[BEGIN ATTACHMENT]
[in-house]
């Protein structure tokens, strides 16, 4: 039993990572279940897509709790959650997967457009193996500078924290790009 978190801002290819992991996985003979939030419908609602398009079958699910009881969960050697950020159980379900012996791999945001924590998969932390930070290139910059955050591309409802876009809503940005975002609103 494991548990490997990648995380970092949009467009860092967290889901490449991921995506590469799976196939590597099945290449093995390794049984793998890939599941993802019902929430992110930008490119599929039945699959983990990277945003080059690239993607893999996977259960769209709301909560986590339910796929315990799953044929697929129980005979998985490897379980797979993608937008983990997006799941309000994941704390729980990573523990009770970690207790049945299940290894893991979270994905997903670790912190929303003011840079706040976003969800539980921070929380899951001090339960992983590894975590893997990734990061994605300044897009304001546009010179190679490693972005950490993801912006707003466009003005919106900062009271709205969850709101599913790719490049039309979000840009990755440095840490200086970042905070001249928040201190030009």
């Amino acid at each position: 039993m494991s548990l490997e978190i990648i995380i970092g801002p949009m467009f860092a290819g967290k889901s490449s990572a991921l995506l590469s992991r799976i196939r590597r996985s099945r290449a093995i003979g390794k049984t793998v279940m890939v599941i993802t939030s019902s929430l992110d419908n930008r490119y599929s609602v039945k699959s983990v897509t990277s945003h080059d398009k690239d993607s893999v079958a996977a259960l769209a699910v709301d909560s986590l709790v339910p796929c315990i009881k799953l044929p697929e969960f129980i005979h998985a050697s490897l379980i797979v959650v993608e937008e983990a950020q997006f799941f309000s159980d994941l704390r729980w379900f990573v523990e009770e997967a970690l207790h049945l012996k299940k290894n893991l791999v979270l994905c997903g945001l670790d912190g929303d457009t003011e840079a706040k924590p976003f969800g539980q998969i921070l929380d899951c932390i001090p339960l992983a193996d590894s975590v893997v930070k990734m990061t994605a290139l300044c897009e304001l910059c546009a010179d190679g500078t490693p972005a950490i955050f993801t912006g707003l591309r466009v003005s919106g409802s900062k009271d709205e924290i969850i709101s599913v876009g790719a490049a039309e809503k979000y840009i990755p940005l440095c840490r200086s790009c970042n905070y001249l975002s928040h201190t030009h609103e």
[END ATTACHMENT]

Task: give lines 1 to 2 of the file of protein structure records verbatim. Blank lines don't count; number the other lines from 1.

[in-house]
């Protein structure tokens, strides 16, 4: 039993990572279940897509709790959650997967457009193996500078924290790009 978190801002290819992991996985003979939030419908609602398009079958699910009881969960050697950020159980379900012996791999945001924590998969932390930070290139910059955050591309409802876009809503940005975002609103 494991548990490997990648995380970092949009467009860092967290889901490449991921995506590469799976196939590597099945290449093995390794049984793998890939599941993802019902929430992110930008490119599929039945699959983990990277945003080059690239993607893999996977259960769209709301909560986590339910796929315990799953044929697929129980005979998985490897379980797979993608937008983990997006799941309000994941704390729980990573523990009770970690207790049945299940290894893991979270994905997903670790912190929303003011840079706040976003969800539980921070929380899951001090339960992983590894975590893997990734990061994605300044897009304001546009010179190679490693972005950490993801912006707003466009003005919106900062009271709205969850709101599913790719490049039309979000840009990755440095840490200086970042905070001249928040201190030009």